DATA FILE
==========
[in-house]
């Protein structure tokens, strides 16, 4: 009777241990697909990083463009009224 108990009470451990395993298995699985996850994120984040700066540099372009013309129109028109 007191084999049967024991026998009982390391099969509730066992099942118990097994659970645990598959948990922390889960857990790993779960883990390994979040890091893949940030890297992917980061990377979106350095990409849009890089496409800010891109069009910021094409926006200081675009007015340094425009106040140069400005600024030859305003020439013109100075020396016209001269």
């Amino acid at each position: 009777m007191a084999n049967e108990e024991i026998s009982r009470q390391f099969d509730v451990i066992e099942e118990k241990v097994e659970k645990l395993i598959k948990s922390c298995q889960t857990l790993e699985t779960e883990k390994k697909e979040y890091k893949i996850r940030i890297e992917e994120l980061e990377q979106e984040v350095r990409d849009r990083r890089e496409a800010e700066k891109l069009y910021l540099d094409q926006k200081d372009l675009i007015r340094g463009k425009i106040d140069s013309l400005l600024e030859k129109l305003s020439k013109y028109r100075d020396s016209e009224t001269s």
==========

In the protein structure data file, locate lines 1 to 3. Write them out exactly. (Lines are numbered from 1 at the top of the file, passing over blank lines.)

[in-house]
């Protein structure tokens, strides 16, 4: 009777241990697909990083463009009224 108990009470451990395993298995699985996850994120984040700066540099372009013309129109028109 007191084999049967024991026998009982390391099969509730066992099942118990097994659970645990598959948990922390889960857990790993779960883990390994979040890091893949940030890297992917980061990377979106350095990409849009890089496409800010891109069009910021094409926006200081675009007015340094425009106040140069400005600024030859305003020439013109100075020396016209001269």
């Amino acid at each position: 009777m007191a084999n049967e108990e024991i026998s009982r009470q390391f099969d509730v451990i066992e099942e118990k241990v097994e659970k645990l395993i598959k948990s922390c298995q889960t857990l790993e699985t779960e883990k390994k697909e979040y890091k893949i996850r940030i890297e992917e994120l980061e990377q979106e984040v350095r990409d849009r990083r890089e496409a800010e700066k891109l069009y910021l540099d094409q926006k200081d372009l675009i007015r340094g463009k425009i106040d140069s013309l400005l600024e030859k129109l305003s020439k013109y028109r100075d020396s016209e009224t001269s």